Archive for April, 2013

The Sense of Effort is … (Part 4: Signals of Efference Copy and Effort)

April 30th, 2013

Student: Figure 11 in Proske & Gandevia (2012) is fixed. I used plurals and changed Motor Command to Motor Commands and Efference Copy to Efference Copy Signals!

Professor: Attaway. Nice quick thinking.

Student: And where do the Efference Copies go?

Professor: Actually, as many as four copies with one coming:

1)    from the spinal cord and going to an oculomotor nucleus,

2)    from the spinal cord and going via the spinocerebellar tract to the cerebellum,

3)    from the frontal cortex, going to the basal ganglia, then on to the cerebellum, and

4)    from the frontal cortex and going via the pontine nuclei to the cerebellum.

Professor: A more important question is, “What is the sensory signals?”
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The Sense of Effort is … (Part 3: Motor Command Networks)

April 23rd, 2013

Student: What a pile of articles! And what did you find on commanding movement?

Professor: It depends upon:

  • What are the types of movements?
  • What is the nature of the network(s) for motor command?

Student: Well, one way of looking at movements is to consider the muscle mass involved:

  • Fine motor movements, like tapping on a button, or
  • Gross motor movements, like doing deep knee bends.

Professor: Then another view of movement is how much learning is involved:

  • None, or
  • Over-learned involving:
    • Maintenance actions, like running smoothly at an easy pace,
    • Reflexive actions, like walking over tilted stones on a pathway, or
    • Voluntary actions, like switching to a different trail when running in the woods.

Professor: Now, what kind of motor command is involved with each?

Student: Interesting! Is this a trick question?

I thought that the only motor command is from Betz cells sending discharges down the corticospinal pathway.

Professor: Motor imagery (MI) studies have examined the role of the corticospinal pathway during imagined and actual movements. In a very comprehensive review, Guillot et al. (2012) found that:

“The contribution of the contralateral primary motor cortex (cM1) to imagined actions is […] controversial.”

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The Sense of Effort is … (Part 2: A Mismatch!?)

April 19th, 2013

Student: Proske and Gandevia in 2012 described an exafferent component as the “afferent signals generated by stimuli of an external origin”.

Professor: Well said; almost an exact quote.

Student: For me, running is mostly automatic, overlearned, rhythmic movement. How come I have no Sense of Effort during long periods of slow, easy running?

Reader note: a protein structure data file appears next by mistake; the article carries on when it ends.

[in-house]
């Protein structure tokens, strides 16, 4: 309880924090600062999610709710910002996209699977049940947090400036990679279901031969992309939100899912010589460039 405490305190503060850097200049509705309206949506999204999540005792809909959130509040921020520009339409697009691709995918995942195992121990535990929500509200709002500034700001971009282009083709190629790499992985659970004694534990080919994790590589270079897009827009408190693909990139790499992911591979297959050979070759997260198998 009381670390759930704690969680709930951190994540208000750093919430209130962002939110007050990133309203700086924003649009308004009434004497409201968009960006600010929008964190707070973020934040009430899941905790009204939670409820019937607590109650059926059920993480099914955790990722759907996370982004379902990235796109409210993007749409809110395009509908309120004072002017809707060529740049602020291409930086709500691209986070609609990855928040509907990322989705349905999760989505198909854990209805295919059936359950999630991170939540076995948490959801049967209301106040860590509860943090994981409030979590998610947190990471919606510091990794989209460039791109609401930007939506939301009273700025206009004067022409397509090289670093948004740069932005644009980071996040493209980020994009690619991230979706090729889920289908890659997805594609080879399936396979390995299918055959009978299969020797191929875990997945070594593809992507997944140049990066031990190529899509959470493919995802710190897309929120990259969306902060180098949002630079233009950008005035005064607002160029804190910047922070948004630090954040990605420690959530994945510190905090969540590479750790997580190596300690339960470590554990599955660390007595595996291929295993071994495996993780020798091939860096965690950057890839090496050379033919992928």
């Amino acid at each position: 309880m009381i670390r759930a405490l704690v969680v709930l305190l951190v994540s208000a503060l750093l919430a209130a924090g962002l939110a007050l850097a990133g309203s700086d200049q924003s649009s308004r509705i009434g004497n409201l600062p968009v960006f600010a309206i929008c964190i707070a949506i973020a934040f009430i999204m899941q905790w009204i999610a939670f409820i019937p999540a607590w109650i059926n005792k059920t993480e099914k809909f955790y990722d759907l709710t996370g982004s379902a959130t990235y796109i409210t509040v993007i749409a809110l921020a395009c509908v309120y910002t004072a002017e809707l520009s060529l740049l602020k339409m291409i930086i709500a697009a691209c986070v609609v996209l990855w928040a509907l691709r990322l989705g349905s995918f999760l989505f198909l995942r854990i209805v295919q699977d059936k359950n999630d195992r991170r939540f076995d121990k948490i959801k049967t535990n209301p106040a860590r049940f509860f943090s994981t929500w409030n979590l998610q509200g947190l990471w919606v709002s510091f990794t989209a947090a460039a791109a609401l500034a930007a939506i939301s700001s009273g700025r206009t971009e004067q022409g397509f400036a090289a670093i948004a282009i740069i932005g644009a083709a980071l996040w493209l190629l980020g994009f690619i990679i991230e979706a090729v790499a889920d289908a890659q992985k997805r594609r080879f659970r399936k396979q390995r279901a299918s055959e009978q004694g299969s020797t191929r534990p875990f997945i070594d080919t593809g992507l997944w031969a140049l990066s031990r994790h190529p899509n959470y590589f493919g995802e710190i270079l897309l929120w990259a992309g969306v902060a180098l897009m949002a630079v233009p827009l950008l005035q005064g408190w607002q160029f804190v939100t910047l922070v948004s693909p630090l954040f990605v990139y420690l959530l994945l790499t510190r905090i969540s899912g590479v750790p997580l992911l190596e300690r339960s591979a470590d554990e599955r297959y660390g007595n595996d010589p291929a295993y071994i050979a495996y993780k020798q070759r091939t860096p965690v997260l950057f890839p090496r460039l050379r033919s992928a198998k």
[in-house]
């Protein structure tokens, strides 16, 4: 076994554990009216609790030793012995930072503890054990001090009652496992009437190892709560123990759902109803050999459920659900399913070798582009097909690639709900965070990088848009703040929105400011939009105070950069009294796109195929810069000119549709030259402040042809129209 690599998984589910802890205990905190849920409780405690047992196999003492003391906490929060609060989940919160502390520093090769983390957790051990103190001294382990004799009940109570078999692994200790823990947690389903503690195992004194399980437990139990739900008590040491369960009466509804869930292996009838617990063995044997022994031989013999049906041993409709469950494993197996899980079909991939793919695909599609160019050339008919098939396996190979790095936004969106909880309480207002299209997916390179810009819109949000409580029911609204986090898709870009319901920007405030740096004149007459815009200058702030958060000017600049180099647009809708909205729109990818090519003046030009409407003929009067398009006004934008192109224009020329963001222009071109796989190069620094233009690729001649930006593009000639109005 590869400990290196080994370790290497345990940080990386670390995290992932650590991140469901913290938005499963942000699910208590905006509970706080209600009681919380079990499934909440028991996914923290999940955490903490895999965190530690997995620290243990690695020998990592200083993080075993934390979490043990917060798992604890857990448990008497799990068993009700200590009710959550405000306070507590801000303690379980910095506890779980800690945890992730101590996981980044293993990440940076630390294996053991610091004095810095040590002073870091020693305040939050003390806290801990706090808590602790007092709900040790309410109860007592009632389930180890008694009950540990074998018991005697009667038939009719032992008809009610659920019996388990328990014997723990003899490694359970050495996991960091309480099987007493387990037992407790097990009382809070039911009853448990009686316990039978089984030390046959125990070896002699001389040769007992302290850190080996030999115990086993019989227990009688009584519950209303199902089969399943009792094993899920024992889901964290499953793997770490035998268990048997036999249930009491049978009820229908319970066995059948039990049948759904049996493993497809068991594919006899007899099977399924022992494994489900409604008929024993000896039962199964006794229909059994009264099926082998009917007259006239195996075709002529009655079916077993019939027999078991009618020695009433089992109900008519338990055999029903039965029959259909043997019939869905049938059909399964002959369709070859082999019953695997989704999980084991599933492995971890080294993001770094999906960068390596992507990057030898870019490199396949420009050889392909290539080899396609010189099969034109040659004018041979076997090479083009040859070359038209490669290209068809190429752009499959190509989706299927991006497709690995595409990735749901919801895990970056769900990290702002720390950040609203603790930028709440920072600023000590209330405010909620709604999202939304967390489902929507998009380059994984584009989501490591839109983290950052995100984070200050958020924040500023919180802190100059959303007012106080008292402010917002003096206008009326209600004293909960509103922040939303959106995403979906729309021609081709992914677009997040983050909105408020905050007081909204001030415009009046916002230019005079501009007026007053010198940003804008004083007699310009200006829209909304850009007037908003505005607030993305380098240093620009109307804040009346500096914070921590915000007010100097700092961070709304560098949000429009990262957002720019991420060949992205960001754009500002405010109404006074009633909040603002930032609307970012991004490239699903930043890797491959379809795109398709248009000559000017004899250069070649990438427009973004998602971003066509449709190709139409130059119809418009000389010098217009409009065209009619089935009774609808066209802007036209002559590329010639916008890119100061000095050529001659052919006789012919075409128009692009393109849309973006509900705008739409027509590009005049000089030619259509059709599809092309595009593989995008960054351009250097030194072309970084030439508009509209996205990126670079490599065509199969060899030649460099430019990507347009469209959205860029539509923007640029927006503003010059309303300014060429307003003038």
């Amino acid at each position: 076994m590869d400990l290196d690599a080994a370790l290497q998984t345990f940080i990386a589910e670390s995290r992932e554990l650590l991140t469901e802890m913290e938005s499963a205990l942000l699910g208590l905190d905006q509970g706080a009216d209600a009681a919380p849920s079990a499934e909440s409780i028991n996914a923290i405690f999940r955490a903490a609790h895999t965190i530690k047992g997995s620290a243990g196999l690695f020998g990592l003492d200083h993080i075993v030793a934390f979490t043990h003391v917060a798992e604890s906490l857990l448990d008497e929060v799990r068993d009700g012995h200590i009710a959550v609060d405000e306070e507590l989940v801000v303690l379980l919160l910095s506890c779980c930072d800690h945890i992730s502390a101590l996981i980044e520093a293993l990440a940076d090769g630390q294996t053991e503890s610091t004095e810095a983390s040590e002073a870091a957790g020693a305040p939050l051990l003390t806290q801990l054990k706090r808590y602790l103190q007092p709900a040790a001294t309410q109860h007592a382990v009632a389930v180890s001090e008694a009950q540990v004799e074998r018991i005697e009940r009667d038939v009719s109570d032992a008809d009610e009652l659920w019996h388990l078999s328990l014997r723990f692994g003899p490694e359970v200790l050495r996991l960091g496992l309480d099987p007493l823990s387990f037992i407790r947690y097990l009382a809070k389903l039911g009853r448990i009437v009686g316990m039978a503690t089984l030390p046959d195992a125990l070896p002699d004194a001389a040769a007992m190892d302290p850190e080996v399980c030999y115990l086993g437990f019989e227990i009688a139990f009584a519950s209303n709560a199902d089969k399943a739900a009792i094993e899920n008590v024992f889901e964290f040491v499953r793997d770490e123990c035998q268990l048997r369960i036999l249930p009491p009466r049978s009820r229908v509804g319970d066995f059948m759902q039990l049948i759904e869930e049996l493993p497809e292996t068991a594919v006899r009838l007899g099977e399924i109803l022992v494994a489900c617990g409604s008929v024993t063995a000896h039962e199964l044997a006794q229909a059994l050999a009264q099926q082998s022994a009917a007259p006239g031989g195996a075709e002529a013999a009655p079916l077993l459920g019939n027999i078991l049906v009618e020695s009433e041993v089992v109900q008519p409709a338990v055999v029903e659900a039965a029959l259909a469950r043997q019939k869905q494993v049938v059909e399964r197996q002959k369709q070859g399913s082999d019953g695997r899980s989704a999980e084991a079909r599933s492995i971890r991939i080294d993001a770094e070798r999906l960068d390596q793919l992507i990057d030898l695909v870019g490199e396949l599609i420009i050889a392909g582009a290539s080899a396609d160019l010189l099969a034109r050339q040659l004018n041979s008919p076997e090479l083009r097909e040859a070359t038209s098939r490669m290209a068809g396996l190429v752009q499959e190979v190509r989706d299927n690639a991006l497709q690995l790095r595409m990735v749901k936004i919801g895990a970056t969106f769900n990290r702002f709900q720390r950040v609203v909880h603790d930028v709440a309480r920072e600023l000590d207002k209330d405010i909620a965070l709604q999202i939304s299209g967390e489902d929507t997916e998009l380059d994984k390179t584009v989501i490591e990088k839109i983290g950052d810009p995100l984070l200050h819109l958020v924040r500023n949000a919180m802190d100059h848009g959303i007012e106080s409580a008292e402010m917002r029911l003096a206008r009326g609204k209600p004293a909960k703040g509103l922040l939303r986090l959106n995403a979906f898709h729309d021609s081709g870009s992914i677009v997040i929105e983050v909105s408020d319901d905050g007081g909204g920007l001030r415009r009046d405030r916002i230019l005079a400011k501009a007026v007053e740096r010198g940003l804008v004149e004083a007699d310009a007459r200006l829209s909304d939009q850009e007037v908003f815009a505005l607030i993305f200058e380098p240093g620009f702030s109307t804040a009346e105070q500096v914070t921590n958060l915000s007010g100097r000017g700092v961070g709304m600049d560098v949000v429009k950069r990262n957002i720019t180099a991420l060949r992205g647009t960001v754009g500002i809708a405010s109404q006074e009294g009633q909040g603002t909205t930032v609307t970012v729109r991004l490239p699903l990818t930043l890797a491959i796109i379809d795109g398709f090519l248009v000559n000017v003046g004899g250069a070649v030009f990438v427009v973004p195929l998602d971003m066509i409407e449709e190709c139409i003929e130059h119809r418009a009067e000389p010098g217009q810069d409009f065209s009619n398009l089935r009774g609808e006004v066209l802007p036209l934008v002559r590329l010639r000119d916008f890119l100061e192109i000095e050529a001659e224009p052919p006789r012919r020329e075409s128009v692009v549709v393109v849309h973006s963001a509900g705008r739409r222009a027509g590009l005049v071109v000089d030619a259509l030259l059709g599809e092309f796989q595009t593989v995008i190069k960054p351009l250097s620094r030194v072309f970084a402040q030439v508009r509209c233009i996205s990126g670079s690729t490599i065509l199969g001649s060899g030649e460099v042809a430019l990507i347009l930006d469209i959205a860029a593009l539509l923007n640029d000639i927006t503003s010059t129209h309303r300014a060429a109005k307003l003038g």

Professor: The simple answer is there is NO mismatch according to the theory cited byProske & Gandevia.

  • That is, no error exists between the efference copy and the signal from motor command at the ” ‘difference’  calculator “.
  • Proske & Gandevia further down the legend state, “if the predicted and actual sensory feedback match, the anomalous situation arises where there is no perception at all”.

Student: They even wrote that this instance is an ‘anomalous’ situation! So,

  • Are they referring to voluntary contractions, perhaps using fine motor control or learning a gross motor pattern?
  • Then again, there are well over-learned, automatic movements like running! Is jogging through the forest in Germany, only noticing the holes dug out by WWII bombs, just an ‘anomalous’ situation?!

Professor: Very interesting and intriguing questions. Then the answer is a sense of effort is to have A Mismatch!

Student: And what is the “motor command”?

  • What if during some or many walking or running or cycling strides, no motor command signal was ‘issued‘?
  • Or is there always a command signal coming down the efferent nerves to the active motor pool?

Professor: Let’s do some digging into the History of Motor Command and Control of Muscle Recruitment. Maybe we can find the answers to those questions, or at least get the ‘dogma’ scientists state about command signals.


Proske U, Gandevia SC. (2012) The proprioceptive senses: their roles in signaling body shape, body position and movement, and muscle force. Physiol Rev 92: 1651–1697.


The Sense of Effort is … (Part 1: The exafferent component?!)

April 10th, 2013

Student: Your post for October 15th, 2012 had the title, “What is meant by Effort or Exertion?” Have you gotten any clues?